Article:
"I think I learned already just by being old that you can’t stop making the music part. Every time you try to stop because you hate life, you hate everyone you work with, you hate yourself. Can’t stop. Don’t work, either," says Benjamin with a voice aged with experience.

Benjamin Smoke is a home-film, not a documentary. Documentaries Jem Cohen and Peter Sillen followed Benjamin (no last name given) on and off for ten years, recording ——like you would your child——his parties, his recitals, his rehearsals, his life. His twisted life. What’s unfurled in the film is one of those "This is your life" Bar Mitzvah videos that would play at a funeral. Benjamin is that filmed member of your family that the stuffy adults would rather not talk about, the kids can’t get enough of, and the teenagers laugh at but secretly admire.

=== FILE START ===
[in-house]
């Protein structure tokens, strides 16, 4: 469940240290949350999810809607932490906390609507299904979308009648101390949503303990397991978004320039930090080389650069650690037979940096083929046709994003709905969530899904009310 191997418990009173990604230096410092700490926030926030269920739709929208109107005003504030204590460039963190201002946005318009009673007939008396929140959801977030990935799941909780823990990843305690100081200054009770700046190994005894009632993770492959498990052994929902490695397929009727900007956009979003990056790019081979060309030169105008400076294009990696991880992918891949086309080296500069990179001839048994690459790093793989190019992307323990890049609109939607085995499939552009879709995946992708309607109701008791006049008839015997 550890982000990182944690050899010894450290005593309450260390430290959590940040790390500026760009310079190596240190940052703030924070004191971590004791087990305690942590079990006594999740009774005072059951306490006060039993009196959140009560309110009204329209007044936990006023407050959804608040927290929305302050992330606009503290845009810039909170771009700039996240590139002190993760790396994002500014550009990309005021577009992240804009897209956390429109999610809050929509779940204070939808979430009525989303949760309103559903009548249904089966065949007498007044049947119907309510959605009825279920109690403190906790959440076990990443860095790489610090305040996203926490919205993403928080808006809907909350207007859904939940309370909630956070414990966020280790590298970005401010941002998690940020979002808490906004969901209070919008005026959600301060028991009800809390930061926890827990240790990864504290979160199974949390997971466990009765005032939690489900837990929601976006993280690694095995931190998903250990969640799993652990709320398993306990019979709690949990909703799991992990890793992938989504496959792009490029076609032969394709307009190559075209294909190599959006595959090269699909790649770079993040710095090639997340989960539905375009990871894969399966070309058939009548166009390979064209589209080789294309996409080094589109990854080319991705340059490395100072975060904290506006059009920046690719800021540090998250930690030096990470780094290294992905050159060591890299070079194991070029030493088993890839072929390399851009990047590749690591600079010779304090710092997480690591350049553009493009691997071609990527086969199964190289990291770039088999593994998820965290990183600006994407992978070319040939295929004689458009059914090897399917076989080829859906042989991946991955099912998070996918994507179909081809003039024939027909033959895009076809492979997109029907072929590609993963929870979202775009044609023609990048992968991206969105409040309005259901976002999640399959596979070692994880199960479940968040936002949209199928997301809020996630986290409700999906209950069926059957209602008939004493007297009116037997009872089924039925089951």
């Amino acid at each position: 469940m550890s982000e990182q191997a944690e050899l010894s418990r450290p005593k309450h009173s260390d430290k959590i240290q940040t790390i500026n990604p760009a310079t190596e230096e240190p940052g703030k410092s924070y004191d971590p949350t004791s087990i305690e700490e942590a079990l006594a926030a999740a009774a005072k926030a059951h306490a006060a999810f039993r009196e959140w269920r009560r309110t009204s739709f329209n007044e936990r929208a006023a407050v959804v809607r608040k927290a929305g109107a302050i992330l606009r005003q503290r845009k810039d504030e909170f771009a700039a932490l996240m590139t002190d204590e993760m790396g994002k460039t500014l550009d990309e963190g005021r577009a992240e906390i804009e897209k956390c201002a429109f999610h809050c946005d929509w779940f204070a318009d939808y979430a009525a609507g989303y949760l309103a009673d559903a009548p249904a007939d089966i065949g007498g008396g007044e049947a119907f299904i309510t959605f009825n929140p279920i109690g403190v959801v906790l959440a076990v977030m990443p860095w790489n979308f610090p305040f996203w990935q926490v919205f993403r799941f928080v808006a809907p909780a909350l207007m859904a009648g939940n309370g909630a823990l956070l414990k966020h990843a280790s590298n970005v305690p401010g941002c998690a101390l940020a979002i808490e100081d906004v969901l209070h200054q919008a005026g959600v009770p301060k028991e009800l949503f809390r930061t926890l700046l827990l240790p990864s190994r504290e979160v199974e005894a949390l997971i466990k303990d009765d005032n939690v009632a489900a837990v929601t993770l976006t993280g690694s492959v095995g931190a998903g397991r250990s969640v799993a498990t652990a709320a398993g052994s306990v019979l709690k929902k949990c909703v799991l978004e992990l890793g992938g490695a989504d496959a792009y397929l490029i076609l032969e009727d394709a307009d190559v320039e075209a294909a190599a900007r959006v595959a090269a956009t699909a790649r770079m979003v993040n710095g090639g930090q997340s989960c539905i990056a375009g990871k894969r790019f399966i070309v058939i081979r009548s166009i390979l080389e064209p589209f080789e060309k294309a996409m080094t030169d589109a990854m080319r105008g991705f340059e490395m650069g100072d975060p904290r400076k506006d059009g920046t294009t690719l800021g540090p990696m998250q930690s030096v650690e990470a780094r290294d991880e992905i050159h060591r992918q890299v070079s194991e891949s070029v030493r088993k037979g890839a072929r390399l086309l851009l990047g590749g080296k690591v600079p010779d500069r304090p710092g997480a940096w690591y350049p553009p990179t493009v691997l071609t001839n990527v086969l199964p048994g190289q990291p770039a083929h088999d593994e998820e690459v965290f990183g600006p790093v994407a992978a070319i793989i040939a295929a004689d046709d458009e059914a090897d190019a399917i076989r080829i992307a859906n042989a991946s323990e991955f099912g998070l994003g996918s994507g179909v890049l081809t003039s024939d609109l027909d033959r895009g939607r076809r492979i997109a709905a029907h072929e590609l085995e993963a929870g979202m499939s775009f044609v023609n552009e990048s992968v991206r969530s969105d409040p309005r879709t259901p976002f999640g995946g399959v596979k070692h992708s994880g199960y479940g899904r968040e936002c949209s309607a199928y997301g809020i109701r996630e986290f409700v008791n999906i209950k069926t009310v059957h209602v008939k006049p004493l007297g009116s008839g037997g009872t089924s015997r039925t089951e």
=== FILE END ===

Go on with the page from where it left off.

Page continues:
Smoke is Benjamin’s band, a forum of expression for a life touched by HIV, cross-dressing, poverty, drugs and Patti Smith. Benjamin seems to be free of self-judgment and the film echoes their subject’s unabashed nature. In the DVD’s excellent 45 minutes of extra footage, Benjamin is asked when he started to wear a dress: he shrugs that dresses are less constricting in the crotch area than pants, it’s easier to pee, and that girls get to wear all kinds of neat things on their dresses, "like polka dots."

"Since I’m me," Benjamin says, "I get to do anything I want to. Sort of."

Ten years is a long time, and contradictions, "sort-ofs," naturally occur. But this is an existence, not a documentary, a narrative with a theme. Benjamin, explored by the filmmakers, fluidly waves between his quote, "If you can’t be careful, be on the news."

Movie Grade: A

DVD Grade: B